Day One of My Liquid Cleanse


Well I survived the first day drinking two smoothies with Greek yogurt, fruit, and chocolate protein powder and then a dinner of butternut squash soup. Am I hungry? Yep. Do I want to munch or crunch on something? Yep. I just keep drinking my water and hoping I can fall asleep early.

I think the fact that it’s only three days is making it bearable. I’m not sure if the man on Dr. Oz meant for me to have butternut squash soup with cream in it, but look, I’m making an effort. Truth be told I saw a picture of myself recently and I was horrified. I need to do something to jump start my weight loss.

I’m working out every day, but I’m finding it difficult to do cardio exercise. At the moment I’m saving money for a good elliptical machine because I’m thinking that’s my best bet for something that isn’t going to be too stressful on my joints. For now I’ve been doing a little step in my basement and some kettlebell work, which gets my heart rate up a bit.

I do abdominal work on my own each day and some weights. Some days even that is too much when my hands are so stiff that I can’t even grasp the weights. The point is I’m really trying to move and do something each day. I keep hearing that arthritis commercial that says: “A body in motion stays in motion.”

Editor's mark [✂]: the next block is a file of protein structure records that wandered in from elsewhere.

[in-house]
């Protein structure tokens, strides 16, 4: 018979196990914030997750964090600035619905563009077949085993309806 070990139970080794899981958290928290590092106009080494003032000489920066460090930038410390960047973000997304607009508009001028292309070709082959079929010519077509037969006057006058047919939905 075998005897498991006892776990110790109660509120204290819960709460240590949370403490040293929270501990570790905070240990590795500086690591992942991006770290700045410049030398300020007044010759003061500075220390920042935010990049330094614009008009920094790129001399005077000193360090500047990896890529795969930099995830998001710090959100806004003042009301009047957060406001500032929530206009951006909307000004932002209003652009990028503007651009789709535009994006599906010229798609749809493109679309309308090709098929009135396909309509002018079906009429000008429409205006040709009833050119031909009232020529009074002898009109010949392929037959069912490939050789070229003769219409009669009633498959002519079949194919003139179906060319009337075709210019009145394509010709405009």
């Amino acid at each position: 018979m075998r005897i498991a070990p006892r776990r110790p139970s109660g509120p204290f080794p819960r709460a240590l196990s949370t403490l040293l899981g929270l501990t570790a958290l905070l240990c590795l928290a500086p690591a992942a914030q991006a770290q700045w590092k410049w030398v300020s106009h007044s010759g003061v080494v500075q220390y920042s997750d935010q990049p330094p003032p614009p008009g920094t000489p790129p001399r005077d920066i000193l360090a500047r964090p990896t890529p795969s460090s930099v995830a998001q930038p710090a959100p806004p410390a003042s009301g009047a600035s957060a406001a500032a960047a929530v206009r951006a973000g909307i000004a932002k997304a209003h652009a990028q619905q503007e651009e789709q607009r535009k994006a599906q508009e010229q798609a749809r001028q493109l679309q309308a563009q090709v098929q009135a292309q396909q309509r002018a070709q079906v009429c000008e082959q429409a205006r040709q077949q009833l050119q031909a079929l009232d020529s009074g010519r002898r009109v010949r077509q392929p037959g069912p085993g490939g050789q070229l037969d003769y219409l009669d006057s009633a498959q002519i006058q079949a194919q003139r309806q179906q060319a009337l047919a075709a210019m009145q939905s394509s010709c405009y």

As much as that commercial annoys me when I’m lying in bed unable to move, there is some truth to it. I find that even if I can get in 10-15 minutes of yoga or stretching it does help.

Tomorrow I’ll be doing another two smoothies and I’m making potato leek soup. There is no method to my madness right now. I’m desperate for a change. I’m hoping to give my stomach some time off by only consuming liquids. I suppose I should have gotten on the scale today so I could let you know how I’m doing, but that would involve me learning how much I weigh! I’m hoping mainly to decrease the amount of snacking I do on a daily basis.

And About the Weather

It’s back to frigid cold here, but from the sounds of it, it’s freezing cold over most of the U.S. right now. Surprisingly, today was a decent day after the first hour or so. I keep getting numbness, almost a painful numbness if that makes sense, in my fingers. Do any of you have that symptom?

Also, if you would like to follow Autoimmune Mama on Twitter you can follow @autoimmunemama1 and I also have a page on Facebook, which is a great place to start up a conversation and ask questions of other people with autoimmune issues. Autoimmune Mama on Facebook

It really has helped me to read your comments and see your posts. It’s very difficult fighting an invisible illness on your own. We have strength in numbers!